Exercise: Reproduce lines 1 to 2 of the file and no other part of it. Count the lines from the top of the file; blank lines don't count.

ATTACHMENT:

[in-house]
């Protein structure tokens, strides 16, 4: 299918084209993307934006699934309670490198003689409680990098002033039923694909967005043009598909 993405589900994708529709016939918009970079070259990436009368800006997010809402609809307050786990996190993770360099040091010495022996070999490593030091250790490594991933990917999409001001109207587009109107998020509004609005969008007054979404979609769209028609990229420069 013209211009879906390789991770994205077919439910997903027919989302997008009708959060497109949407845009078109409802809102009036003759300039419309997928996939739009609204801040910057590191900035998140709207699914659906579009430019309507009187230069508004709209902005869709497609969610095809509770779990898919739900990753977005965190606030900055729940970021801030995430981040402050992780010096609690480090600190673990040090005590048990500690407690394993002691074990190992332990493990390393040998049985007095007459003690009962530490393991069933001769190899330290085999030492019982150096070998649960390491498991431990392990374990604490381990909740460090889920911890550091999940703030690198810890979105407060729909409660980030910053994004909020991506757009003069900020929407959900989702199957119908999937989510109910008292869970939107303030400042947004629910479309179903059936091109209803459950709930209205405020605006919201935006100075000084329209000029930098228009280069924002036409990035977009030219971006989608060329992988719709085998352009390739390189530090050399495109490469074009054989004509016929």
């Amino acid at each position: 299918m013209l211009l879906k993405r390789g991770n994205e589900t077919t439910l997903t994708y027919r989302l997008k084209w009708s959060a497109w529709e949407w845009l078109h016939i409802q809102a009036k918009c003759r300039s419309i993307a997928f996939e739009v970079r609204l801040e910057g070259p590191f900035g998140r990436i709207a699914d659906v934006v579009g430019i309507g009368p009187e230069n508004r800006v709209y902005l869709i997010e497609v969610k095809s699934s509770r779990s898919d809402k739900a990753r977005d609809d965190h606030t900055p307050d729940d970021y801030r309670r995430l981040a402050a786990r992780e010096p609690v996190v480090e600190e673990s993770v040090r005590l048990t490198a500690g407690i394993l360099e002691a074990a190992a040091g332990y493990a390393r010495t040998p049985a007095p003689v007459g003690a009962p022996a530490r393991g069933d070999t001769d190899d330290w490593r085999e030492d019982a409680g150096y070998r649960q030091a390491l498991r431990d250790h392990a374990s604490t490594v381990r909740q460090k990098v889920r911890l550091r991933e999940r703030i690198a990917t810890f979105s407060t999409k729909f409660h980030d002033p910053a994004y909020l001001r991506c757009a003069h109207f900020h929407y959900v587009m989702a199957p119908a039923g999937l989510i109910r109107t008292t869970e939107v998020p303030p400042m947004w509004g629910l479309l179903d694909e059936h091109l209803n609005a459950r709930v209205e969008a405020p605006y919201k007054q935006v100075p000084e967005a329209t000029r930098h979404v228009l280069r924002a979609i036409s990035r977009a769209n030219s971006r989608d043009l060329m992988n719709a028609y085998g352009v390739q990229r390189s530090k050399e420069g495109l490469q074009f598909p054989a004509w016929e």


[in-house]
């Protein structure tokens, strides 16, 4: 299918084209993307934006699934309670490198003689409680990098002033039923694909967005043009598909 993405589900994708529709016939918009970079070259990436009368800006997010809402609809307050786990996190993770360099040091010495022996070999490593030091250790490594991933990917999409001001109207587009109107998020509004609005969008007054979404979609769209028609990229420069 013209211009879906390789991770994205077919439910997903027919989302997008009708959060497109949407845009078109409802809102009036003759300039419309997928996939739009609204801040910057590191900035998140709207699914659906579009430019309507009187230069508004709209902005869709497609969610095809509770779990898919739900990753977005965190606030900055729940970021801030995430981040402050992780010096609690480090600190673990040090005590048990500690407690394993002691074990190992332990493990390393040998049985007095007459003690009962530490393991069933001769190899330290085999030492019982150096070998649960390491498991431990392990374990604490381990909740460090889920911890550091999940703030690198810890979105407060729909409660980030910053994004909020991506757009003069900020929407959900989702199957119908999937989510109910008292869970939107303030400042947004629910479309179903059936091109209803459950709930209205405020605006919201935006100075000084329209000029930098228009280069924002036409990035977009030219971006989608060329992988719709085998352009390739390189530090050399495109490469074009054989004509016929």